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Velo Magazine — August 2013

  • By VeloNews.com
  • Published Jul. 22, 2013
  • Updated Aug. 19, 2013 at 3:57 PM EST

The world of cycling doesn’t end with the Tour — far from it. The August issue of Velo is now available on newsstands and starts off with a look at the three stage races and two WorldTour stops in North America that make the late summer as exciting as July in France. Traditionally, riders have either targeted the Vuelta a España or used the Vuelta to prepare for worlds, but now North America is attracting the professional peloton for a six week spell of UCI-sanctioned races that serve as an attractive alternative to racing in the Spanish heat this August. With the Tour of Utah, USA Pro Challenge, the Tour of Alberta, and two WorldTour grand prix in Québec and Montréal, North America has become that viable alternative, but can it challenge the tried-and-tested preparation for worlds? Decide for yourself after reading “Stars, stripes, and maple leaves.”

It’s a dream come true; after years of hard work they’re finally riding with the best cyclists in the world, even if it is with a jersey brimming with rain jackets and other people’s water bottles. Young talent riding for and among the sport’s stars have a variety of experiences as neo-professionals hoping to make a lasting impression in the pro peloton. Learn more about their first years in Ryan Newill’s “Fresh-faced and starry-eyed.”

If riding the legendary Alpe d’Huez isn’t on your bucket list already, quit stalling. Its 21 hairpin turns are enough to make your hair stand on end. Although it may not be the most beautiful nor the most difficult climb in the Alps, it does have a place in cycling history with many memorable Tour moments playing out on “Dutch Mountain.” Velo provides the reader with quick tips on how to tackle the climb, unforgettable places to stay, and recommends the perfect flavors to indulge your palette.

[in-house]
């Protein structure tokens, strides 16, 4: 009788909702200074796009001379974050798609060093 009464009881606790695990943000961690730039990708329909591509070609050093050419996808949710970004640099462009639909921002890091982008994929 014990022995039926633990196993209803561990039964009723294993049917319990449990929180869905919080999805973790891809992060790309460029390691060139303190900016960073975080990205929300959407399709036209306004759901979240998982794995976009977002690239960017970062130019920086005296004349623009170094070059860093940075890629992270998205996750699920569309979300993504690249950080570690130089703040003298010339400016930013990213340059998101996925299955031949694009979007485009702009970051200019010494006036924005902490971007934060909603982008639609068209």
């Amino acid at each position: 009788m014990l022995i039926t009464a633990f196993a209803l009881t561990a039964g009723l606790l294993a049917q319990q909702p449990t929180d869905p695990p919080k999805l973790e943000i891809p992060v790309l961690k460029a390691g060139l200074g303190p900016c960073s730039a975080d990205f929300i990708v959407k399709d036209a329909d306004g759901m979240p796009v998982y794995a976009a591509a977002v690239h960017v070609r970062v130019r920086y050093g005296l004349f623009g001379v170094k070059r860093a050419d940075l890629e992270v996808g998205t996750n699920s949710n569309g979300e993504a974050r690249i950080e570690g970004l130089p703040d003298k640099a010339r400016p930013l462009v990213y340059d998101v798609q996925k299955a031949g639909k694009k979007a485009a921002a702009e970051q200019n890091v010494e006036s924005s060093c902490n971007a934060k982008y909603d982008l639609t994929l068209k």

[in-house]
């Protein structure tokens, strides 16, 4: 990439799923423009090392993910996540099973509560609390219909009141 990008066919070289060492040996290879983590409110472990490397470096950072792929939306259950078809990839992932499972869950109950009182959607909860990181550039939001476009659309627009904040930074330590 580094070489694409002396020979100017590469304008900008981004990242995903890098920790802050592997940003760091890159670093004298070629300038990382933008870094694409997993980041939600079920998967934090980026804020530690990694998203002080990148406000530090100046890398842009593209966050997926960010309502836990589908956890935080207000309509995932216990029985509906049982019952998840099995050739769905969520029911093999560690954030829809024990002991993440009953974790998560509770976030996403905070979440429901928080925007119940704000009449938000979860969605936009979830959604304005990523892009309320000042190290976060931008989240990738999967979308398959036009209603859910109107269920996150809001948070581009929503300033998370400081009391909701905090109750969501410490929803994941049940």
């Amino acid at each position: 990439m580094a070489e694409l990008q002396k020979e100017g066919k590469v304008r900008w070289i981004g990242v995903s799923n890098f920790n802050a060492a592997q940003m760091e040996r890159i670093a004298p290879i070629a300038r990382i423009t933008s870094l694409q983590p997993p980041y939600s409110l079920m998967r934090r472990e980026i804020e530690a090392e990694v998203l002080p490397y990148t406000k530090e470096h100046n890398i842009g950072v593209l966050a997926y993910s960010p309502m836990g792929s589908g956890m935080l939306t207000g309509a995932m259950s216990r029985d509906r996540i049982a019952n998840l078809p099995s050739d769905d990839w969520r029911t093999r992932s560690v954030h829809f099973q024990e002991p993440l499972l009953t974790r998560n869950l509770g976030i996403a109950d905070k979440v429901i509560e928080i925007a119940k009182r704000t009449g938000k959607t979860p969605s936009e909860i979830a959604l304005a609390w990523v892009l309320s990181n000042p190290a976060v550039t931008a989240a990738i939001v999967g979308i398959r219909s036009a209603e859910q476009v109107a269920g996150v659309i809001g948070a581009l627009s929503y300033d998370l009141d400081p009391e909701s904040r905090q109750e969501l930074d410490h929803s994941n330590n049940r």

Reporter Matthew Beaudin sits down with Amgen Tour of California winner Tejay van Garderen, 24, and discusses fatherhood, Tour fever, and the pressure to perform at such a young age.

Also inside, author Richard Moore looks back at the 100 years of the world’s greatest race in an excerpt from his new book, Tour de France 100. Take a step back in time in “Heroes and villains, demigods and dopers” as Moore illustrates the wonders and horrors of the race that the diabolical founding father Henri Desgrange created — a race that he hoped would be so heart-wrenchingly difficult that only one survivor would be able to stagger across the finish line to be crowned the victor. Vive la Tour!

Having covered the Tour de France for 16 years, European correspondent Andrew Hood has seen it all and shares his first-hand experiences in “Tour Time.” In the crowded press conference with Miguel Indurain, he was among the pushing and shoving of journalists, photographers, and TV crews. He covered and survived the Tour in the days before GPS and cell phones, slept in meadows, and has been lied to on many occasions. In the midst of all the beauty and chaos that the Tour has to offer, Hood reflects on the changes in the peloton that make the Tour more exciting than ever.

“Those jerseys are still on my wall,” said Lance Armstrong. Lance has been stripped of his seven Tour de France titles, along with his place in the pages of history; there is now a seven-year gap in the official record. However, the 1999 to 2005 Tours are the only ones without a winner, even though deceit can be found around many corners of the Tour’s 100 years. In “Lance’s Void,” Matthew Beaudin asks the difficult question, “Why aren’t the Tour’s standards applied equally?”

The VeloLab crew has climbed mountains, bombed down descents, and hurtled around tight corners to test the bikes of the Tour de France. Testing continued in the lab where the bikes were measured for torsional stiffness. Check out “At the top of their games,” where the best of the best go head(tube) to head(tube).

Cramping is much more than an insufficient amount of electrolytes, and Trevor Connor has solutions in “Cramping your style.” Be in control of your body and give yourself one less thing to worry about as you train and race your best.

All this and much more in the August 2013 issue of Velo.

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